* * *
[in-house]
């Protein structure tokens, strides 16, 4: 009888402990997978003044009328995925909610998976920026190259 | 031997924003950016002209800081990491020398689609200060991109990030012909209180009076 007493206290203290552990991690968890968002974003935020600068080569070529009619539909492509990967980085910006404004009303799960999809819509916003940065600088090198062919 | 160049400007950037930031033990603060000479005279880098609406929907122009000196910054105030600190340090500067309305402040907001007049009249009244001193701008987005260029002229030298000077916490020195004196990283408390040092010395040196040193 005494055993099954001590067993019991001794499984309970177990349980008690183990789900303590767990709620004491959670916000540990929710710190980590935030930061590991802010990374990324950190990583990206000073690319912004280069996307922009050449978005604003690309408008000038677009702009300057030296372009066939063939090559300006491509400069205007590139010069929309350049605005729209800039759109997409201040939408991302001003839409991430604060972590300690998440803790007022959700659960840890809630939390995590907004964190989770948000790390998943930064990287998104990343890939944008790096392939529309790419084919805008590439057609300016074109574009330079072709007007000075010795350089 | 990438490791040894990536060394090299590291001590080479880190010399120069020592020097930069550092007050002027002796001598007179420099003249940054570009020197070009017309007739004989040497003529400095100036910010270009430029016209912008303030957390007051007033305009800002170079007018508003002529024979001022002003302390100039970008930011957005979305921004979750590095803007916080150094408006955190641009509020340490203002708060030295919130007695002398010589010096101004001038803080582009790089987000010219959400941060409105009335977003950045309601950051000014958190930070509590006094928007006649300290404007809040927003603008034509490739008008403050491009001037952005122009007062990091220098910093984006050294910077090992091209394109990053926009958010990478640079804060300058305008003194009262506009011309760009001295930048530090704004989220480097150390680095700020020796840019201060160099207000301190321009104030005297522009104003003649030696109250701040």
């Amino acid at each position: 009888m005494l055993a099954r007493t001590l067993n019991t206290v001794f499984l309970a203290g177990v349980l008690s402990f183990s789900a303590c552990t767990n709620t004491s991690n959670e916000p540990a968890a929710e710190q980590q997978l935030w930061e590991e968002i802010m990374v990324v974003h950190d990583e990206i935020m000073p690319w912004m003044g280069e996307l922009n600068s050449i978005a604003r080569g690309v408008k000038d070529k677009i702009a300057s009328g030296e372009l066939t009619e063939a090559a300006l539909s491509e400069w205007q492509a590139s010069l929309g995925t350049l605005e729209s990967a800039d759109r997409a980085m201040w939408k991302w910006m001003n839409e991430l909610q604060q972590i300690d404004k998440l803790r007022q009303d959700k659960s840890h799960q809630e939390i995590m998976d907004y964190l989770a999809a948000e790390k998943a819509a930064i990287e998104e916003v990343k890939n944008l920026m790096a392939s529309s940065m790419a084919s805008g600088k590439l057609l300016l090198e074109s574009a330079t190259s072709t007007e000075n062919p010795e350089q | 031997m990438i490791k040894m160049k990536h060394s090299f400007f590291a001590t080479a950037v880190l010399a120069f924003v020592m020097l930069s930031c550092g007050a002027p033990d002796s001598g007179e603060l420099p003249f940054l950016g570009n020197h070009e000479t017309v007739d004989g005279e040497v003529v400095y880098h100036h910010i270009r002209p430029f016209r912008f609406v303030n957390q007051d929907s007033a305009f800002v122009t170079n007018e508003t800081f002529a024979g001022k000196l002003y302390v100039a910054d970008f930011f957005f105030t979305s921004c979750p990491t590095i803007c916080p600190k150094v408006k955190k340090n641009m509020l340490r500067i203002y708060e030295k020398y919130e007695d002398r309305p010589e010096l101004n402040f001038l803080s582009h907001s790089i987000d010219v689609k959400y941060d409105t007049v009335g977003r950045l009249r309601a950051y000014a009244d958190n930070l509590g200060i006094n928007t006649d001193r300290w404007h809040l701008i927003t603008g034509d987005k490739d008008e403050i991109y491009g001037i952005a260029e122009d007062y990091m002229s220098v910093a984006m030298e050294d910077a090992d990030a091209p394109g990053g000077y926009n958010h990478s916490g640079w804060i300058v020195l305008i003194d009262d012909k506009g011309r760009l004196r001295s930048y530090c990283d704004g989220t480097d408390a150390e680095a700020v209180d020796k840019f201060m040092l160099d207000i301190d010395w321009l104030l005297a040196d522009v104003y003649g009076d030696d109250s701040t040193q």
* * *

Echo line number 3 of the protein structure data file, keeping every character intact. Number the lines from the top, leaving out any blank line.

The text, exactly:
């Amino acid at each position: 009888m005494l055993a099954r007493t001590l067993n019991t206290v001794f499984l309970a203290g177990v349980l008690s402990f183990s789900a303590c552990t767990n709620t004491s991690n959670e916000p540990a968890a929710e710190q980590q997978l935030w930061e590991e968002i802010m990374v990324v974003h950190d990583e990206i935020m000073p690319w912004m003044g280069e996307l922009n600068s050449i978005a604003r080569g690309v408008k000038d070529k677009i702009a300057s009328g030296e372009l066939t009619e063939a090559a300006l539909s491509e400069w205007q492509a590139s010069l929309g995925t350049l605005e729209s990967a800039d759109r997409a980085m201040w939408k991302w910006m001003n839409e991430l909610q604060q972590i300690d404004k998440l803790r007022q009303d959700k659960s840890h799960q809630e939390i995590m998976d907004y964190l989770a999809a948000e790390k998943a819509a930064i990287e998104e916003v990343k890939n944008l920026m790096a392939s529309s940065m790419a084919s805008g600088k590439l057609l300016l090198e074109s574009a330079t190259s072709t007007e000075n062919p010795e350089q | 031997m990438i490791k040894m160049k990536h060394s090299f400007f590291a001590t080479a950037v880190l010399a120069f924003v020592m020097l930069s930031c550092g007050a002027p033990d002796s001598g007179e603060l420099p003249f940054l950016g570009n020197h070009e000479t017309v007739d004989g005279e040497v003529v400095y880098h100036h910010i270009r002209p430029f016209r912008f609406v303030n957390q007051d929907s007033a305009f800002v122009t170079n007018e508003t800081f002529a024979g001022k000196l002003y302390v100039a910054d970008f930011f957005f105030t979305s921004c979750p990491t590095i803007c916080p600190k150094v408006k955190k340090n641009m509020l340490r500067i203002y708060e030295k020398y919130e007695d002398r309305p010589e010096l101004n402040f001038l803080s582009h907001s790089i987000d010219v689609k959400y941060d409105t007049v009335g977003r950045l009249r309601a950051y000014a009244d958190n930070l509590g200060i006094n928007t006649d001193r300290w404007h809040l701008i927003t603008g034509d987005k490739d008008e403050i991109y491009g001037i952005a260029e122009d007062y990091m002229s220098v910093a984006m030298e050294d910077a090992d990030a091209p394109g990053g000077y926009n958010h990478s916490g640079w804060i300058v020195l305008i003194d009262d012909k506009g011309r760009l004196r001295s930048y530090c990283d704004g989220t480097d408390a150390e680095a700020v209180d020796k840019f201060m040092l160099d207000i301190d010395w321009l104030l005297a040196d522009v104003y003649g009076d030696d109250s701040t040193q």